Mike Marin, who had a hand in creating FileNet’s ECM platform and continued the work at IBM as chief architect on their Case Manager product, is taking a bit of time away from IBM to complete his PhD. He’s doing research into complexity metrics for the Case Management Model and Notation standard, and he really needs people to complete a survey in order to complete his empirical research. The entire thing will take 45-60 minutes, and can be completed in multiple sessions; 30-40 minutes of that is an optional tutorial, which you can skip if you’re already familiar with CMMN.
Here’s his invitation to participate (feel free to share with your process and case modeling friends):
We are conducting research on the Case Management Modeling and Notation (CMMN) specification and need your help. You don’t need to be familiar with CMMN to participate, but you should have some basic understanding of process technology or graphical modeling (for example: software modeling, data modeling, object modeling, process modeling, etc.), as CMMN is a new modeling notation. Participation is voluntary and no identifiable personal information will be collected.
You will learn more about CMMN with the tutorial; and you will gain some experience and appreciation for CMMN by evaluating two models in the survey. This exercise should take about 45 to 60 minutes to complete; but it can be done in multiple sessions. The tutorial is optional and it should take 30 to 40 minutes. The survey should take 15 to 20 minutes. You can consider the survey a quiz on the tutorial.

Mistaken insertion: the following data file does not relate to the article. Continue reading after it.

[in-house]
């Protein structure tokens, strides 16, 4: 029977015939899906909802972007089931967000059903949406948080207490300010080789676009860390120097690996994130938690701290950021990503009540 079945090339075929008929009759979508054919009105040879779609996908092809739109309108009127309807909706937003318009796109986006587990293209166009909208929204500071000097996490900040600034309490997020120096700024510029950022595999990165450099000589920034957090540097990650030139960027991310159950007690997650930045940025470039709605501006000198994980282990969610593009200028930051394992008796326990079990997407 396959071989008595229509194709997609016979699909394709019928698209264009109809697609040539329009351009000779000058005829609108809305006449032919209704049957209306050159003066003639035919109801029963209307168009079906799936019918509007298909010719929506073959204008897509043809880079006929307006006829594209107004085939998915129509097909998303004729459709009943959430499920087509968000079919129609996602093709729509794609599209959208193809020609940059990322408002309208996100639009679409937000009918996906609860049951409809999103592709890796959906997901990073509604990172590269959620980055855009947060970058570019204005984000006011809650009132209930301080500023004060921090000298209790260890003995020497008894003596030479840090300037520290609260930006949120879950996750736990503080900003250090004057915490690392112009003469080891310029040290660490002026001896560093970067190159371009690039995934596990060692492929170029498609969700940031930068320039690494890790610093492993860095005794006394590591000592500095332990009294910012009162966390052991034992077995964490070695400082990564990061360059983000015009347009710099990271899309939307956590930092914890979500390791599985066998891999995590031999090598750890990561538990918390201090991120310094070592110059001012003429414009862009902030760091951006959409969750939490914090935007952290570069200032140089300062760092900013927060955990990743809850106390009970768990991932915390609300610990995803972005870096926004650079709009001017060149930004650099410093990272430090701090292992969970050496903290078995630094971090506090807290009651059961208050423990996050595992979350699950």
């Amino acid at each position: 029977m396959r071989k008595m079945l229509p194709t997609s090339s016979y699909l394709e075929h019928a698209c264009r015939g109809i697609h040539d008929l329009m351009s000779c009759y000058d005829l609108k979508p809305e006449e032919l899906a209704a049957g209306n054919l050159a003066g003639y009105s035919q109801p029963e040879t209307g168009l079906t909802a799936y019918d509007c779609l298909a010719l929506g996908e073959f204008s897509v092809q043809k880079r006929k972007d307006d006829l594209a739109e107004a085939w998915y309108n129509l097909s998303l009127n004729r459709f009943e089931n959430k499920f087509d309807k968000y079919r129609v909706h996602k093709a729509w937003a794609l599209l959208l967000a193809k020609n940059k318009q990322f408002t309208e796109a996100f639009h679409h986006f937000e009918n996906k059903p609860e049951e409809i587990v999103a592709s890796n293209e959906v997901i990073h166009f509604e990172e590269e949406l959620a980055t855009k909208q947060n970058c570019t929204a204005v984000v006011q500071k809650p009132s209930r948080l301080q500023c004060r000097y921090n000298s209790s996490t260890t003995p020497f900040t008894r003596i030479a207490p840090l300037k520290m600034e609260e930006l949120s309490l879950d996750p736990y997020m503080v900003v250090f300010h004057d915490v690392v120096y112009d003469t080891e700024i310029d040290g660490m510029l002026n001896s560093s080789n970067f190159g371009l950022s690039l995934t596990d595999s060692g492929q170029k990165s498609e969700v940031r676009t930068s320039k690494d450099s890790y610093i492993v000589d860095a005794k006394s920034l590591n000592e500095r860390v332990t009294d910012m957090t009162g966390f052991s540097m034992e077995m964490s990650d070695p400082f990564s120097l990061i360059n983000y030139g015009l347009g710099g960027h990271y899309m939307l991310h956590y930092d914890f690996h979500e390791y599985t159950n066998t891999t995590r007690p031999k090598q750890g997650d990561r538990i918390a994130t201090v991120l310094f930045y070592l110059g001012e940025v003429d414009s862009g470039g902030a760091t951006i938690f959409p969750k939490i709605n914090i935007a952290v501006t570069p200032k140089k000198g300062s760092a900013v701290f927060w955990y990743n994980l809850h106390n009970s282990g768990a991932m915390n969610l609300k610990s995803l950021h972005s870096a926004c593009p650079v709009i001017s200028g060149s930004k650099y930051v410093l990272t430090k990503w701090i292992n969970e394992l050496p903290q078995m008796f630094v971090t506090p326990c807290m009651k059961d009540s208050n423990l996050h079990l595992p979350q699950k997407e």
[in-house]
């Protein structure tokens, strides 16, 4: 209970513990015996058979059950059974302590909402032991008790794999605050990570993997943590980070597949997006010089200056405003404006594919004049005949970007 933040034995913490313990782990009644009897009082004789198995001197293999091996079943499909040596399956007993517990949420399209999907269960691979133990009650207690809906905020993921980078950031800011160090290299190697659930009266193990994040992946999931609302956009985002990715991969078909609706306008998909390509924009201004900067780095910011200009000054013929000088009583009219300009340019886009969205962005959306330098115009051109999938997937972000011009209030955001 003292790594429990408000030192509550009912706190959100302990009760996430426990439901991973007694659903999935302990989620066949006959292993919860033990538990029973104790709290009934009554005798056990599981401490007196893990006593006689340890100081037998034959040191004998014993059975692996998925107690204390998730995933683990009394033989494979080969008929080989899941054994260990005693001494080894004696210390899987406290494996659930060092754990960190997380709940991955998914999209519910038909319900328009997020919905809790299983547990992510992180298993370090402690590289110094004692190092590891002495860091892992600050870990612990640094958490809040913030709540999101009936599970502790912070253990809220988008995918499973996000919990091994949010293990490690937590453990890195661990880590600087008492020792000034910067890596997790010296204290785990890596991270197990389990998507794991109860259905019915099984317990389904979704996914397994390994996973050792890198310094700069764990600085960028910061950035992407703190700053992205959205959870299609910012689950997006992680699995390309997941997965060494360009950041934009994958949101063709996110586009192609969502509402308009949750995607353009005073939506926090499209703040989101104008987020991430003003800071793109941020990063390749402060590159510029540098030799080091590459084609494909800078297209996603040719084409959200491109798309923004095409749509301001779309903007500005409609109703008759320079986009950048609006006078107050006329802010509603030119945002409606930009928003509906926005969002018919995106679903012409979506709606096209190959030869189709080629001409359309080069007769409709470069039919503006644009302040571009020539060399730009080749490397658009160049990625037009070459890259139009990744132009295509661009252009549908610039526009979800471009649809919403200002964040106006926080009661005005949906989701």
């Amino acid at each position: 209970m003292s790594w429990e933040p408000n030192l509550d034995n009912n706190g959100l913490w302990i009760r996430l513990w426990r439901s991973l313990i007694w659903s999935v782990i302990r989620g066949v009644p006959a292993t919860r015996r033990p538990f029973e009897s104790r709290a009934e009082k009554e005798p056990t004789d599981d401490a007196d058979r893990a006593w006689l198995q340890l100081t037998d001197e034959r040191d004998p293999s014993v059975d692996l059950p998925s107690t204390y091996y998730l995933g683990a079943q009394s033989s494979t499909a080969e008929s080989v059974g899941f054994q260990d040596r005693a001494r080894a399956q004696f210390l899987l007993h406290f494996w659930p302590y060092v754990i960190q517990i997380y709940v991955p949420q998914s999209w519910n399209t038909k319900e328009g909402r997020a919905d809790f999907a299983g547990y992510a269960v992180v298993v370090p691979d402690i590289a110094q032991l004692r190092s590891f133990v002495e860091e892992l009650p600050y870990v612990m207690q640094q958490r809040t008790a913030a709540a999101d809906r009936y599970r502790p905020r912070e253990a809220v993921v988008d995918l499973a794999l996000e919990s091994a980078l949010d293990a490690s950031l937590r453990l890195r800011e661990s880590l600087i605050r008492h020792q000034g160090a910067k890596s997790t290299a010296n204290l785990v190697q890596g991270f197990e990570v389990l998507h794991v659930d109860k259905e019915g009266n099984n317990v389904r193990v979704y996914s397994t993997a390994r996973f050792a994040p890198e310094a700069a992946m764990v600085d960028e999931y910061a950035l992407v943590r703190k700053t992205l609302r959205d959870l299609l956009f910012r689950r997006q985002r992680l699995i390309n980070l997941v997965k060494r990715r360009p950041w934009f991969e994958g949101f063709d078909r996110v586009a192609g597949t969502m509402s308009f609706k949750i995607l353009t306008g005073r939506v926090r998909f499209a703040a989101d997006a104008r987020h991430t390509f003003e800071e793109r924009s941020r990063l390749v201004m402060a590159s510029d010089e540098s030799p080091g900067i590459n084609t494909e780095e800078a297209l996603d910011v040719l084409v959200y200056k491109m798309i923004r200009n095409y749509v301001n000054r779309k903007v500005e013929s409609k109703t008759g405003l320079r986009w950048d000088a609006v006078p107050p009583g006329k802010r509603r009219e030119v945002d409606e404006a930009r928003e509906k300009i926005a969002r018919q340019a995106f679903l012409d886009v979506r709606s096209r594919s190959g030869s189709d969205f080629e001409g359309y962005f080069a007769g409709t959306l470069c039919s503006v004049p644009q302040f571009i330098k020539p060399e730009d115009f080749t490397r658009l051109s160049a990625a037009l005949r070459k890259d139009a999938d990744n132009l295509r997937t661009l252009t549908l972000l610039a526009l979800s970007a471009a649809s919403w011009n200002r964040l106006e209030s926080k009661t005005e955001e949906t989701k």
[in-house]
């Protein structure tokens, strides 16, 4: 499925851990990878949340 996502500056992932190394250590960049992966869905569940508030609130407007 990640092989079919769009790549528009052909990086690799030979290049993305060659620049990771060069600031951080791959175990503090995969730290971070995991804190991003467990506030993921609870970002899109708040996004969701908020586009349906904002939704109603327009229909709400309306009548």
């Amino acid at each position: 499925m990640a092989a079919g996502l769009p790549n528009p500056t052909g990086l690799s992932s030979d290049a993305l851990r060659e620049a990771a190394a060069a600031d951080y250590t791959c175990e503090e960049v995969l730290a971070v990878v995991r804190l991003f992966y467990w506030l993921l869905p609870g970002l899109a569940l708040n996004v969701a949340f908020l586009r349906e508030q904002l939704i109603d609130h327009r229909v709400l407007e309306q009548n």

As an appreciation for your collaboration, we will donate $6 (six dollars) to a charity of your choice and we will provide you with early results of the survey.
You can use the following URL to take the tutorial and survey. The first page provides more information on the project.
He wrote a more detailed description of the research over on BPTrends.
Mike’s a former colleague and a friend, but I’m not asking just because of that: he’s also a Distinguished Engineer at IBM and a contributor to standards and technology that make a huge impact in our field. Help him out, take the survey, and it will help us all out in the long run.